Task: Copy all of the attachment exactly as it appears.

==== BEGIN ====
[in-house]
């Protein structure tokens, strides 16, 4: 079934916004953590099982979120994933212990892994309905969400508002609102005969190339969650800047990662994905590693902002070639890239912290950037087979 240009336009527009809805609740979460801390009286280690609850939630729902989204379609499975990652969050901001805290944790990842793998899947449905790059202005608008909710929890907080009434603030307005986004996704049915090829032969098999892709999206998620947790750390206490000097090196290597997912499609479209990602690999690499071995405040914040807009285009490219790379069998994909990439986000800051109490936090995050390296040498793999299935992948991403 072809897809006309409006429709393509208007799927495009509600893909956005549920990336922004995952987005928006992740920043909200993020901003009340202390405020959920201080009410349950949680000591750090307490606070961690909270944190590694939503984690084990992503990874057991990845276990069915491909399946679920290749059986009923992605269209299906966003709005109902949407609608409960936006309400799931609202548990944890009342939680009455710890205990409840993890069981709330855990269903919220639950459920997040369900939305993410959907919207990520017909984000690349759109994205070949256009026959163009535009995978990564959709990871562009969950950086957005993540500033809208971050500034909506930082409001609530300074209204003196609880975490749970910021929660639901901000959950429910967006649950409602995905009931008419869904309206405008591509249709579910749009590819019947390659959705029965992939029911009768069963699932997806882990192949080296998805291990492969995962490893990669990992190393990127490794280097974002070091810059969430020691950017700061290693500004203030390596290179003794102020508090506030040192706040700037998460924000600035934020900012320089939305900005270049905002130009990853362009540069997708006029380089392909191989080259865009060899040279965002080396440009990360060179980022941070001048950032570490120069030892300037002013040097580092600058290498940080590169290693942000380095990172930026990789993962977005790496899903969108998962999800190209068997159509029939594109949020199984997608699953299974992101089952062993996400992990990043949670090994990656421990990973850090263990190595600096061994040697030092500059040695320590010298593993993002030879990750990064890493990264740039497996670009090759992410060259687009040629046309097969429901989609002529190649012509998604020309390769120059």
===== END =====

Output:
[in-house]
């Protein structure tokens, strides 16, 4: 079934916004953590099982979120994933212990892994309905969400508002609102005969190339969650800047990662994905590693902002070639890239912290950037087979 240009336009527009809805609740979460801390009286280690609850939630729902989204379609499975990652969050901001805290944790990842793998899947449905790059202005608008909710929890907080009434603030307005986004996704049915090829032969098999892709999206998620947790750390206490000097090196290597997912499609479209990602690999690499071995405040914040807009285009490219790379069998994909990439986000800051109490936090995050390296040498793999299935992948991403 072809897809006309409006429709393509208007799927495009509600893909956005549920990336922004995952987005928006992740920043909200993020901003009340202390405020959920201080009410349950949680000591750090307490606070961690909270944190590694939503984690084990992503990874057991990845276990069915491909399946679920290749059986009923992605269209299906966003709005109902949407609608409960936006309400799931609202548990944890009342939680009455710890205990409840993890069981709330855990269903919220639950459920997040369900939305993410959907919207990520017909984000690349759109994205070949256009026959163009535009995978990564959709990871562009969950950086957005993540500033809208971050500034909506930082409001609530300074209204003196609880975490749970910021929660639901901000959950429910967006649950409602995905009931008419869904309206405008591509249709579910749009590819019947390659959705029965992939029911009768069963699932997806882990192949080296998805291990492969995962490893990669990992190393990127490794280097974002070091810059969430020691950017700061290693500004203030390596290179003794102020508090506030040192706040700037998460924000600035934020900012320089939305900005270049905002130009990853362009540069997708006029380089392909191989080259865009060899040279965002080396440009990360060179980022941070001048950032570490120069030892300037002013040097580092600058290498940080590169290693942000380095990172930026990789993962977005790496899903969108998962999800190209068997159509029939594109949020199984997608699953299974992101089952062993996400992990990043949670090994990656421990990973850090263990190595600096061994040697030092500059040695320590010298593993993002030879990750990064890493990264740039497996670009090759992410060259687009040629046309097969429901989609002529190649012509998604020309390769120059």